This is a debate that has been going on for years and these are questions I get asked all the time. What is fat? Does fat make you fat? Which fats are good fats and which fats are bad fats? Which fats should I cook with and how do I know how much fat I should consume? We had an interesting discussion about the importance of fat at our HEB cooking class on Monday, so I wanted to make sure to write an article about it. There is a lot of misleading and confusing information about fat. I hope to be able to clear up some of the confusion so please be sure to read the whole article.
Fat is not something that you need to be afraid of… Fat doesn’t make you fat! Fat provides us with valuable nutrition and keeps us satisfied until our next meal. The amount of fat that you consume at each meal will depend on your body, activity level, and if you need to lose weight or not.
Your fat intake should be somewhere between 15% and 40% of your daily caloric intake. Eating on the low end of the range is appropriate if you want to decrease body fat and lose weight, but skimping on fat will not yield better or more results. Fat loss is not about counting calories or grams of fat, it is about balancing hormones. You need to stabilize your blood sugar. If you underfeed your body you can end up hungry all day, your energy levels will crash, and you will be tired and cranky.
Fat is broken down into two basic groups (saturated and unsaturated). Saturated fats are typically solid at room temperature. Some examples are animal fats, dairy, butter, ghee and coconut and palm oils. Unsaturated fats are typically liquid at room temperature. Some examples are seafood, nuts and vegetable oils. Both saturated and unsaturated fats are important, but the key is to make sure you are getting the right amounts of Omega 3, 6, and 9’s in your diet. Most of these come from monounsaturated and polyunsaturated fats, which are forms of unsaturated fats. The only fat that you should avoid are trans-fats. These fat molecules have been altered (hydrogenated or fractionated) and your body doesn’t know how to break them down, so they can build up inside your body.
Food manufacturers determine the fat percentage of a food based on its weight, not on calories. The problem is that your body does not recognize how much a food weighs, but it does recognize how many calories of fat you consume. Use the formula below to determine the fat percentage of foods instead of falling for misleading marketing gimmicks. Just because it says that it is “fat free” or “lean” does not mean that it is necessarily “fat friendly.”
It is estimated that the SAD (Standard American Diet) has 15 to 20 times as many Omega-6 to Omega-3; the ideal ratio should be close to 1:1. High doses of the wrong kinds of fats and oils in our diet (Omegas 6 and 9 versus Omega 3) can cause inflammation. This low-grade chronic inflammation leads to many major chronic diseases including heart disease, cancer, diabetes, dementia, and more. In addition to increasing inflammation, the polyunsaturated Omega-6 linoleic acid found in refined seed oils and trans fats increases the permeability of the intestinal tract (leaky gut). A “leaky gut” is a contributing factor of most diseases including autoimmune disorders.
Consuming oxidized refined oils can deplete your body’s antioxidants and increase inflammation inside the body. Refined seed oils include canola oil, soybean oil, peanut oil, cottonseed oil, corn oil, sunflower oil, safflower oil, vegetable oil, flaxseed oil, and grapeseed oil. These oils are produced in massive quantities and are found in margarines, salad dressings, mayonnaises, sauces, chips, popcorn, frozen entrees, baked goods, and just about any other processed food. Due to the high-heat process used to extract oils from these seeds the delicate polyunsaturated fats and nutrients they contain are sometimes damaged. These oils are usually rancid by the time they hit grocery store shelves, so you really need to consider the types of fats and oils you purchase. You want to make sure to look for high quality refined oils that have not become oxidized or damaged. If you’re going to spend money on anything at the grocery store, it should be on your cooking oils and fats!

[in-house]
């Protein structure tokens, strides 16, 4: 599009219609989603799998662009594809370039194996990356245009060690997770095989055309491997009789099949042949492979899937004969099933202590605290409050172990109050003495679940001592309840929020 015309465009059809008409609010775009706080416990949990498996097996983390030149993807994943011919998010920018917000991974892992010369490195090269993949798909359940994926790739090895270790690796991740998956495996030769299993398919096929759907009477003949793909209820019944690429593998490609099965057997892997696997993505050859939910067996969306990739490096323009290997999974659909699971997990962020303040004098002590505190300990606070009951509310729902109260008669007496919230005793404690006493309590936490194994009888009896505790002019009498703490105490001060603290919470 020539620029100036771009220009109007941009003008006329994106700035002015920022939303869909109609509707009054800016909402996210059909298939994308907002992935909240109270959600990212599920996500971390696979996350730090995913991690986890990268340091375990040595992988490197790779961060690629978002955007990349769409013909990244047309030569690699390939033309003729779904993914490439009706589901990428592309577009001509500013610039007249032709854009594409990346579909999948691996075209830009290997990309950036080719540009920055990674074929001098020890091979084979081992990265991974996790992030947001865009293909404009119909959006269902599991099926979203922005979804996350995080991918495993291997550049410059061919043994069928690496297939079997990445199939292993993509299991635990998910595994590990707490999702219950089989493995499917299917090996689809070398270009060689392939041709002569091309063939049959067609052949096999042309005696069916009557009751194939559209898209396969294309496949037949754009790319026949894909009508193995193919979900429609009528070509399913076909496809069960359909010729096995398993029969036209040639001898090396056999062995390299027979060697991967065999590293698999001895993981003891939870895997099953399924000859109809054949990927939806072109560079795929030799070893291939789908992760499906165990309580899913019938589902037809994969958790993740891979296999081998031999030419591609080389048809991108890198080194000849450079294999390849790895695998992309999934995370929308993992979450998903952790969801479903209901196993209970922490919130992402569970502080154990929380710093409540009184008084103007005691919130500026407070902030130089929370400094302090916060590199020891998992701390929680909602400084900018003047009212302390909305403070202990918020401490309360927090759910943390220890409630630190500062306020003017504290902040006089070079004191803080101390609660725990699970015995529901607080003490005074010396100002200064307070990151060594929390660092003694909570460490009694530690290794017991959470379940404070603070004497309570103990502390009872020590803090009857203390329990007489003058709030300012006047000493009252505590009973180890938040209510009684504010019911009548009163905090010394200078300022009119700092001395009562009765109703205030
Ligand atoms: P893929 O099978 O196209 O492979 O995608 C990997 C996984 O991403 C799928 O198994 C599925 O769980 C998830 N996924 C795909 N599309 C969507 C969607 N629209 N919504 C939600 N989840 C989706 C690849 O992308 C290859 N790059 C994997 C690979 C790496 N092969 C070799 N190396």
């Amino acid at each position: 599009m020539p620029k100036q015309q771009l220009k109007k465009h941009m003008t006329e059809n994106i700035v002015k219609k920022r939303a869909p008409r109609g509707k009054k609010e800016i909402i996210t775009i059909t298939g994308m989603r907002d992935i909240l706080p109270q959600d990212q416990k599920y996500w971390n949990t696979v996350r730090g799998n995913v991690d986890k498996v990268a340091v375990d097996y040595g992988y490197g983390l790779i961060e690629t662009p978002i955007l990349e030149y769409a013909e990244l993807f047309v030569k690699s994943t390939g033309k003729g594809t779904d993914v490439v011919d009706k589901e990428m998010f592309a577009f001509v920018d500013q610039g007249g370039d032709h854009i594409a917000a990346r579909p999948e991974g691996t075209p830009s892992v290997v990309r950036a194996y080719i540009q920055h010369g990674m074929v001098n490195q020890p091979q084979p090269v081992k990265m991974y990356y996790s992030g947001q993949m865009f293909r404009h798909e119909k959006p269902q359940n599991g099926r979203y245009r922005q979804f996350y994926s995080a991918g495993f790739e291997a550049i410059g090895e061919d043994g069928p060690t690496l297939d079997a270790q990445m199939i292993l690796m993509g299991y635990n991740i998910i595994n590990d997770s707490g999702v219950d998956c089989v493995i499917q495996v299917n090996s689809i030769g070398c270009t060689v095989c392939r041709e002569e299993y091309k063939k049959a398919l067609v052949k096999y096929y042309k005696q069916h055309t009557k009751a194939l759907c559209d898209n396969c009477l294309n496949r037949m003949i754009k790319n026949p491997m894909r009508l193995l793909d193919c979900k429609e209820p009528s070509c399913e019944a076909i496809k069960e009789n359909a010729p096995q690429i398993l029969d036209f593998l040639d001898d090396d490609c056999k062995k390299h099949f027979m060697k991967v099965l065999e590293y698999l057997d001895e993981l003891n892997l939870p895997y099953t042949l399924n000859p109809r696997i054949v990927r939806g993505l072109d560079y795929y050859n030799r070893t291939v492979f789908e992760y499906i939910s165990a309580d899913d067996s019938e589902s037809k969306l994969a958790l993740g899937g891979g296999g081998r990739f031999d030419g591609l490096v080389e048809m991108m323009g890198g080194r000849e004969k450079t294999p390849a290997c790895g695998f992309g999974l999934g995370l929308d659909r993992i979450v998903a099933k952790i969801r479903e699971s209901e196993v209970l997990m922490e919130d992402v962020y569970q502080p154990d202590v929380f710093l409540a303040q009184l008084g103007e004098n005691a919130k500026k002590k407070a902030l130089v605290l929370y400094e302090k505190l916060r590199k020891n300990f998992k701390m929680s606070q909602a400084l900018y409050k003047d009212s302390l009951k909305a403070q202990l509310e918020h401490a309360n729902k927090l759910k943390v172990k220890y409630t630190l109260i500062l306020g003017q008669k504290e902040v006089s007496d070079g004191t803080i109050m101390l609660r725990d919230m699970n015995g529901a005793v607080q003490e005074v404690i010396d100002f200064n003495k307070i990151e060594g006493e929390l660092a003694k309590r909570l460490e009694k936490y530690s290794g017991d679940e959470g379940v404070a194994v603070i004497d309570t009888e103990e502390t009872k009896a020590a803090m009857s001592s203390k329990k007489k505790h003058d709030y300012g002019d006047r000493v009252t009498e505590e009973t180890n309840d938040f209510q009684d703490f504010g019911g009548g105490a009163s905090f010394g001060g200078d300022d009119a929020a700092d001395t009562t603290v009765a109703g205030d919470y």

When you’re cooking with fats and oils, you need to consider the smoking point of them. The smoking point is important because fats and oils will start to break down (denature) when they become too hot. These denatured molecules can become trans-fats or toxic. The higher the smoking point the more ways you can cook with that particular oil or fat. The lower the smoking point the fewer ways you can cook with it. Canola oil is the most common oil used for cooking. It also has one of the lowest smoking points. Olive oil is a healthier substitute, but it also has a lower smoking point. Olive oil is often times blended with canola and other low grade vegetable oils, so be careful. These types of olive oils will not contain the appropriate ratios of Omega 3, 6 and 9 fats. Both oils should not be used for cooking foods over 200 degrees Celsius, but they can be decent oils to use if heating food at low temperatures or not at all. The best oils to cook with are high quality refined coconut, avocado, safflower, soybean, and grapeseed oils because they haven’t become oxidized or damaged and they contain the approriate ratios of Omega 3 , 6 and 9. Ghee is also a great substitute to use when baking.
Remember, fat is an important part of your diet. Fat truly is your friend and you should learn as much as you can about it. It’s important to know what fat is, how to calculate how much fat your food contains, and which ones to purchase and cook with. I hope this article guides you in the right direction. If you have any questions, please don’t hesitate to ask.
Michael Romig BS, CPT, CFT, PES, CES, RES & FT
PG Fit, LLC